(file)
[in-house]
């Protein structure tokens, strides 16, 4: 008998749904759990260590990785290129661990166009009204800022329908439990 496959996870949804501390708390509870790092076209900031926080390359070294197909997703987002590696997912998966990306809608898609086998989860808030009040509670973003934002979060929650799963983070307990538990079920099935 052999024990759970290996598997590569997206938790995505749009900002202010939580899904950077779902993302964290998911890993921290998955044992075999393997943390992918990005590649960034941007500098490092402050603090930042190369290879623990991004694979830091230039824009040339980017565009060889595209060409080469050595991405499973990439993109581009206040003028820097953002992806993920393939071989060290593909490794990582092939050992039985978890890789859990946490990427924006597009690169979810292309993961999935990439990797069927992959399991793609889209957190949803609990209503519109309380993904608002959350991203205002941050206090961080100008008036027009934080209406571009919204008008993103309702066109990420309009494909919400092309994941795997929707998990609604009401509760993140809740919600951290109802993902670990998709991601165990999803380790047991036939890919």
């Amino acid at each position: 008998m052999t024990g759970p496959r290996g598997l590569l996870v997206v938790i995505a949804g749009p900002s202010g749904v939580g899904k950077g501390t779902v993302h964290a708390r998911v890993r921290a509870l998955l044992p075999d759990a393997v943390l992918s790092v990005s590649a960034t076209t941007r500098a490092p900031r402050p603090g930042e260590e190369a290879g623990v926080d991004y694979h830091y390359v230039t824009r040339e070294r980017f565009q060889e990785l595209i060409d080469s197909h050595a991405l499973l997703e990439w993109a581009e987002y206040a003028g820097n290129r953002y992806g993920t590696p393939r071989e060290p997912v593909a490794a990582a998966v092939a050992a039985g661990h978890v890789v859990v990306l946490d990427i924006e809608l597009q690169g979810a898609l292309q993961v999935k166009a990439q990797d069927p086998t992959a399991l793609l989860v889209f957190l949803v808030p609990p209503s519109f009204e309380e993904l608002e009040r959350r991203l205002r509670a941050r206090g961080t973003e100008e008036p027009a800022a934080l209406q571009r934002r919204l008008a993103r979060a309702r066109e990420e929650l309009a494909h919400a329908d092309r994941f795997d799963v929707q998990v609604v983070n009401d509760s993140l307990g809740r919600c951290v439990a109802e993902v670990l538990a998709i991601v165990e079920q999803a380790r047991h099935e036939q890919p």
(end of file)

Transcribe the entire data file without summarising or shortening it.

[in-house]
């Protein structure tokens, strides 16, 4: 008998749904759990260590990785290129661990166009009204800022329908439990 496959996870949804501390708390509870790092076209900031926080390359070294197909997703987002590696997912998966990306809608898609086998989860808030009040509670973003934002979060929650799963983070307990538990079920099935 052999024990759970290996598997590569997206938790995505749009900002202010939580899904950077779902993302964290998911890993921290998955044992075999393997943390992918990005590649960034941007500098490092402050603090930042190369290879623990991004694979830091230039824009040339980017565009060889595209060409080469050595991405499973990439993109581009206040003028820097953002992806993920393939071989060290593909490794990582092939050992039985978890890789859990946490990427924006597009690169979810292309993961999935990439990797069927992959399991793609889209957190949803609990209503519109309380993904608002959350991203205002941050206090961080100008008036027009934080209406571009919204008008993103309702066109990420309009494909919400092309994941795997929707998990609604009401509760993140809740919600951290109802993902670990998709991601165990999803380790047991036939890919």
């Amino acid at each position: 008998m052999t024990g759970p496959r290996g598997l590569l996870v997206v938790i995505a949804g749009p900002s202010g749904v939580g899904k950077g501390t779902v993302h964290a708390r998911v890993r921290a509870l998955l044992p075999d759990a393997v943390l992918s790092v990005s590649a960034t076209t941007r500098a490092p900031r402050p603090g930042e260590e190369a290879g623990v926080d991004y694979h830091y390359v230039t824009r040339e070294r980017f565009q060889e990785l595209i060409d080469s197909h050595a991405l499973l997703e990439w993109a581009e987002y206040a003028g820097n290129r953002y992806g993920t590696p393939r071989e060290p997912v593909a490794a990582a998966v092939a050992a039985g661990h978890v890789v859990v990306l946490d990427i924006e809608l597009q690169g979810a898609l292309q993961v999935k166009a990439q990797d069927p086998t992959a399991l793609l989860v889209f957190l949803v808030p609990p209503s519109f009204e309380e993904l608002e009040r959350r991203l205002r509670a941050r206090g961080t973003e100008e008036p027009a800022a934080l209406q571009r934002r919204l008008a993103r979060a309702r066109e990420e929650l309009a494909h919400a329908d092309r994941f795997d799963v929707q998990v609604v983070n009401d509760s993140l307990g809740r919600c951290v439990a109802e993902v670990l538990a998709i991601v165990e079920q999803a380790r047991h099935e036939q890919p």